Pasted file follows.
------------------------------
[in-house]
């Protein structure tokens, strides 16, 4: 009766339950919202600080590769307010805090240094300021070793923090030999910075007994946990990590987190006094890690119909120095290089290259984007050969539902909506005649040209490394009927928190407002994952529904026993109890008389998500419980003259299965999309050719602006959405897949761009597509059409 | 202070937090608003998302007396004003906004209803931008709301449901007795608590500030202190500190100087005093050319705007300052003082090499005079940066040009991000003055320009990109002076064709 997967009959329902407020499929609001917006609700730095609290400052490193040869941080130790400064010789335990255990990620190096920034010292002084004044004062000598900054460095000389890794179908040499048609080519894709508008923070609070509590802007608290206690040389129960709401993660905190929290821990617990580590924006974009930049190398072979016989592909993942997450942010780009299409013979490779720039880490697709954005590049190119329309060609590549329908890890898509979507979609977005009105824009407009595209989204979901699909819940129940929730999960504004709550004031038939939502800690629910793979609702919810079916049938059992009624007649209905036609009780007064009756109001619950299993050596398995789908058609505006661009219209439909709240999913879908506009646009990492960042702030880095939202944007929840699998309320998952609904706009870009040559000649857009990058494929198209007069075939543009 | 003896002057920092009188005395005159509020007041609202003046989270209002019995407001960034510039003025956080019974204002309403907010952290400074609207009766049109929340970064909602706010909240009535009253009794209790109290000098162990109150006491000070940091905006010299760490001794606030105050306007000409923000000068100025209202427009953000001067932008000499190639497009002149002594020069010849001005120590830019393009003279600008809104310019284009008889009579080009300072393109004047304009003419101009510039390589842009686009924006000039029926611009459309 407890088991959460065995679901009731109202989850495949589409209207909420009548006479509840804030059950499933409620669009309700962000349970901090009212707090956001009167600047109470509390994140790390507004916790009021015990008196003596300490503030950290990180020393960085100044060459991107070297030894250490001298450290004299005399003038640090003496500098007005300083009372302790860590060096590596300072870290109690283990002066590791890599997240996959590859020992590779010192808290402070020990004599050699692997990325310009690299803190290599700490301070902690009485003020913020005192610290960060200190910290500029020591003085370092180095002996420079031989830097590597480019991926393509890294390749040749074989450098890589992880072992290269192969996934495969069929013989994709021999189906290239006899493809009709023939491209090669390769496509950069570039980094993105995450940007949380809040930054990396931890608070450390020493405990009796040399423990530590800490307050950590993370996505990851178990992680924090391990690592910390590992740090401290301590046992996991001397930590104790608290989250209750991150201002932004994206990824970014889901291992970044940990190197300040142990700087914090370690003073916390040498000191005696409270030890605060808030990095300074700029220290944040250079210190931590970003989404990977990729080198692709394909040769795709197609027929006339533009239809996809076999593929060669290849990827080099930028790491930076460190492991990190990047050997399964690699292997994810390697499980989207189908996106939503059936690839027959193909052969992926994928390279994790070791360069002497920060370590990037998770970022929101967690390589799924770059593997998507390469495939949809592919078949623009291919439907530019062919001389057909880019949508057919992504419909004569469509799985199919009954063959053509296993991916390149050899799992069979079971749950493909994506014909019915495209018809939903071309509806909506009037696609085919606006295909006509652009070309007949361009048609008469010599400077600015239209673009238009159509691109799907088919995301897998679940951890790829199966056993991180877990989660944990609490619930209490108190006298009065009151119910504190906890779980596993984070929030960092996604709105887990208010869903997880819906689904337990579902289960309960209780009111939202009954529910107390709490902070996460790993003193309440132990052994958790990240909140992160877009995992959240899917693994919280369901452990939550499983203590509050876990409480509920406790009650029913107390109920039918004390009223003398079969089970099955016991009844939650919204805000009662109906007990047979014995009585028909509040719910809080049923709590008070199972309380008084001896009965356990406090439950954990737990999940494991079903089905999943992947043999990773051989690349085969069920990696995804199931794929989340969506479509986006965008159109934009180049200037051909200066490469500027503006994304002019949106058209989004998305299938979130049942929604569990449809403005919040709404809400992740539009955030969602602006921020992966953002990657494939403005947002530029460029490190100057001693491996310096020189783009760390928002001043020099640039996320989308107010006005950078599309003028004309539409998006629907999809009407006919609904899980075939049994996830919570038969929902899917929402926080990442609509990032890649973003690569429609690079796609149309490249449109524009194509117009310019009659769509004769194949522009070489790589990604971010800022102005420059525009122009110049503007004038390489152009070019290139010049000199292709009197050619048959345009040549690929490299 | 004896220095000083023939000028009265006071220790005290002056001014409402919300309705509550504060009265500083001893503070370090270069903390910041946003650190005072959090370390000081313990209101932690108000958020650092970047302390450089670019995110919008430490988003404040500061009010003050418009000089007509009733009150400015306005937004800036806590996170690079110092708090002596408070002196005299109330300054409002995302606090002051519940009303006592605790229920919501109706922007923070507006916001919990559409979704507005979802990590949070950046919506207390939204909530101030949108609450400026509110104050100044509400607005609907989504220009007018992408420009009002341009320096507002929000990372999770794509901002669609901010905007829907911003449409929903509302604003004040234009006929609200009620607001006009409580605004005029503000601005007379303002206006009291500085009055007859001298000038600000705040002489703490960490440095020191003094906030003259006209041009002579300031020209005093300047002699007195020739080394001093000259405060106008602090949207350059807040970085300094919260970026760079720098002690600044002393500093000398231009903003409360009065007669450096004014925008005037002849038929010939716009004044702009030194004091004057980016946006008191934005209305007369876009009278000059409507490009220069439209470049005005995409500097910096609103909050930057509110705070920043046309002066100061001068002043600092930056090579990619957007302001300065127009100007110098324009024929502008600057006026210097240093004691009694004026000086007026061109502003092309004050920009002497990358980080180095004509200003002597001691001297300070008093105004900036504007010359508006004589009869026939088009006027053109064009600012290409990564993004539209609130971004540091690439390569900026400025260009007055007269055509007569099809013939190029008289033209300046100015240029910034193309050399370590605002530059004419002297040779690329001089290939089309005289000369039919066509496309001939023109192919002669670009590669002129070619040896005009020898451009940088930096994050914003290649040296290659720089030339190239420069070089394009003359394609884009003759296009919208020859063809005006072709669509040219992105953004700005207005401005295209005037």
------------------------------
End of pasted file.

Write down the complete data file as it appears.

[in-house]
């Protein structure tokens, strides 16, 4: 009766339950919202600080590769307010805090240094300021070793923090030999910075007994946990990590987190006094890690119909120095290089290259984007050969539902909506005649040209490394009927928190407002994952529904026993109890008389998500419980003259299965999309050719602006959405897949761009597509059409 | 202070937090608003998302007396004003906004209803931008709301449901007795608590500030202190500190100087005093050319705007300052003082090499005079940066040009991000003055320009990109002076064709 997967009959329902407020499929609001917006609700730095609290400052490193040869941080130790400064010789335990255990990620190096920034010292002084004044004062000598900054460095000389890794179908040499048609080519894709508008923070609070509590802007608290206690040389129960709401993660905190929290821990617990580590924006974009930049190398072979016989592909993942997450942010780009299409013979490779720039880490697709954005590049190119329309060609590549329908890890898509979507979609977005009105824009407009595209989204979901699909819940129940929730999960504004709550004031038939939502800690629910793979609702919810079916049938059992009624007649209905036609009780007064009756109001619950299993050596398995789908058609505006661009219209439909709240999913879908506009646009990492960042702030880095939202944007929840699998309320998952609904706009870009040559000649857009990058494929198209007069075939543009 | 003896002057920092009188005395005159509020007041609202003046989270209002019995407001960034510039003025956080019974204002309403907010952290400074609207009766049109929340970064909602706010909240009535009253009794209790109290000098162990109150006491000070940091905006010299760490001794606030105050306007000409923000000068100025209202427009953000001067932008000499190639497009002149002594020069010849001005120590830019393009003279600008809104310019284009008889009579080009300072393109004047304009003419101009510039390589842009686009924006000039029926611009459309 407890088991959460065995679901009731109202989850495949589409209207909420009548006479509840804030059950499933409620669009309700962000349970901090009212707090956001009167600047109470509390994140790390507004916790009021015990008196003596300490503030950290990180020393960085100044060459991107070297030894250490001298450290004299005399003038640090003496500098007005300083009372302790860590060096590596300072870290109690283990002066590791890599997240996959590859020992590779010192808290402070020990004599050699692997990325310009690299803190290599700490301070902690009485003020913020005192610290960060200190910290500029020591003085370092180095002996420079031989830097590597480019991926393509890294390749040749074989450098890589992880072992290269192969996934495969069929013989994709021999189906290239006899493809009709023939491209090669390769496509950069570039980094993105995450940007949380809040930054990396931890608070450390020493405990009796040399423990530590800490307050950590993370996505990851178990992680924090391990690592910390590992740090401290301590046992996991001397930590104790608290989250209750991150201002932004994206990824970014889901291992970044940990190197300040142990700087914090370690003073916390040498000191005696409270030890605060808030990095300074700029220290944040250079210190931590970003989404990977990729080198692709394909040769795709197609027929006339533009239809996809076999593929060669290849990827080099930028790491930076460190492991990190990047050997399964690699292997994810390697499980989207189908996106939503059936690839027959193909052969992926994928390279994790070791360069002497920060370590990037998770970022929101967690390589799924770059593997998507390469495939949809592919078949623009291919439907530019062919001389057909880019949508057919992504419909004569469509799985199919009954063959053509296993991916390149050899799992069979079971749950493909994506014909019915495209018809939903071309509806909506009037696609085919606006295909006509652009070309007949361009048609008469010599400077600015239209673009238009159509691109799907088919995301897998679940951890790829199966056993991180877990989660944990609490619930209490108190006298009065009151119910504190906890779980596993984070929030960092996604709105887990208010869903997880819906689904337990579902289960309960209780009111939202009954529910107390709490902070996460790993003193309440132990052994958790990240909140992160877009995992959240899917693994919280369901452990939550499983203590509050876990409480509920406790009650029913107390109920039918004390009223003398079969089970099955016991009844939650919204805000009662109906007990047979014995009585028909509040719910809080049923709590008070199972309380008084001896009965356990406090439950954990737990999940494991079903089905999943992947043999990773051989690349085969069920990696995804199931794929989340969506479509986006965008159109934009180049200037051909200066490469500027503006994304002019949106058209989004998305299938979130049942929604569990449809403005919040709404809400992740539009955030969602602006921020992966953002990657494939403005947002530029460029490190100057001693491996310096020189783009760390928002001043020099640039996320989308107010006005950078599309003028004309539409998006629907999809009407006919609904899980075939049994996830919570038969929902899917929402926080990442609509990032890649973003690569429609690079796609149309490249449109524009194509117009310019009659769509004769194949522009070489790589990604971010800022102005420059525009122009110049503007004038390489152009070019290139010049000199292709009197050619048959345009040549690929490299 | 004896220095000083023939000028009265006071220790005290002056001014409402919300309705509550504060009265500083001893503070370090270069903390910041946003650190005072959090370390000081313990209101932690108000958020650092970047302390450089670019995110919008430490988003404040500061009010003050418009000089007509009733009150400015306005937004800036806590996170690079110092708090002596408070002196005299109330300054409002995302606090002051519940009303006592605790229920919501109706922007923070507006916001919990559409979704507005979802990590949070950046919506207390939204909530101030949108609450400026509110104050100044509400607005609907989504220009007018992408420009009002341009320096507002929000990372999770794509901002669609901010905007829907911003449409929903509302604003004040234009006929609200009620607001006009409580605004005029503000601005007379303002206006009291500085009055007859001298000038600000705040002489703490960490440095020191003094906030003259006209041009002579300031020209005093300047002699007195020739080394001093000259405060106008602090949207350059807040970085300094919260970026760079720098002690600044002393500093000398231009903003409360009065007669450096004014925008005037002849038929010939716009004044702009030194004091004057980016946006008191934005209305007369876009009278000059409507490009220069439209470049005005995409500097910096609103909050930057509110705070920043046309002066100061001068002043600092930056090579990619957007302001300065127009100007110098324009024929502008600057006026210097240093004691009694004026000086007026061109502003092309004050920009002497990358980080180095004509200003002597001691001297300070008093105004900036504007010359508006004589009869026939088009006027053109064009600012290409990564993004539209609130971004540091690439390569900026400025260009007055007269055509007569099809013939190029008289033209300046100015240029910034193309050399370590605002530059004419002297040779690329001089290939089309005289000369039919066509496309001939023109192919002669670009590669002129070619040896005009020898451009940088930096994050914003290649040296290659720089030339190239420069070089394009003359394609884009003759296009919208020859063809005006072709669509040219992105953004700005207005401005295209005037």